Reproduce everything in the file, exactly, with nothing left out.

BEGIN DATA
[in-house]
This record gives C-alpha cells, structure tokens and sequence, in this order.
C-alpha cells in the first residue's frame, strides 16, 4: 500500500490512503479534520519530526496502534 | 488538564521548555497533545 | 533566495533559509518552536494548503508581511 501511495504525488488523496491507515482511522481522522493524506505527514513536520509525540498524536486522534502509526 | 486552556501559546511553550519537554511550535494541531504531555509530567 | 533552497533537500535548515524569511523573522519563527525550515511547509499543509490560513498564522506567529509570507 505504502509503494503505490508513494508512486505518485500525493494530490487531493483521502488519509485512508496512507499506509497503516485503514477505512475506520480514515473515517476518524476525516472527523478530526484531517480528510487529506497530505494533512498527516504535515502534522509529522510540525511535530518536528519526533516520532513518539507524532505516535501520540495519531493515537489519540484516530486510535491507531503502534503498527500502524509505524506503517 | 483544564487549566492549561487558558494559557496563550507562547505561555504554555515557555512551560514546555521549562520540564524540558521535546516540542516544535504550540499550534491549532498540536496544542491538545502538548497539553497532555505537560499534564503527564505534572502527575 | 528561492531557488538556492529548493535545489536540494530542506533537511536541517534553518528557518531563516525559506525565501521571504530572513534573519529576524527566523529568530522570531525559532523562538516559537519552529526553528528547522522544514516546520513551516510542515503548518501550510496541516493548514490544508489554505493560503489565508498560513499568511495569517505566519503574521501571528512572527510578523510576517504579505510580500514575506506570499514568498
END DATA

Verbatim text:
[in-house]
This record gives C-alpha cells, structure tokens and sequence, in this order.
C-alpha cells in the first residue's frame, strides 16, 4: 500500500490512503479534520519530526496502534 | 488538564521548555497533545 | 533566495533559509518552536494548503508581511 501511495504525488488523496491507515482511522481522522493524506505527514513536520509525540498524536486522534502509526 | 486552556501559546511553550519537554511550535494541531504531555509530567 | 533552497533537500535548515524569511523573522519563527525550515511547509499543509490560513498564522506567529509570507 505504502509503494503505490508513494508512486505518485500525493494530490487531493483521502488519509485512508496512507499506509497503516485503514477505512475506520480514515473515517476518524476525516472527523478530526484531517480528510487529506497530505494533512498527516504535515502534522509529522510540525511535530518536528519526533516520532513518539507524532505516535501520540495519531493515537489519540484516530486510535491507531503502534503498527500502524509505524506503517 | 483544564487549566492549561487558558494559557496563550507562547505561555504554555515557555512551560514546555521549562520540564524540558521535546516540542516544535504550540499550534491549532498540536496544542491538545502538548497539553497532555505537560499534564503527564505534572502527575 | 528561492531557488538556492529548493535545489536540494530542506533537511536541517534553518528557518531563516525559506525565501521571504530572513534573519529576524527566523529568530522570531525559532523562538516559537519552529526553528528547522522544514516546520513551516510542515503548518501550510496541516493548514490544508489554505493560503489565508498560513499568511495569517505566519503574521501571528512572527510578523510576517504579505510580500514575506506570499514568498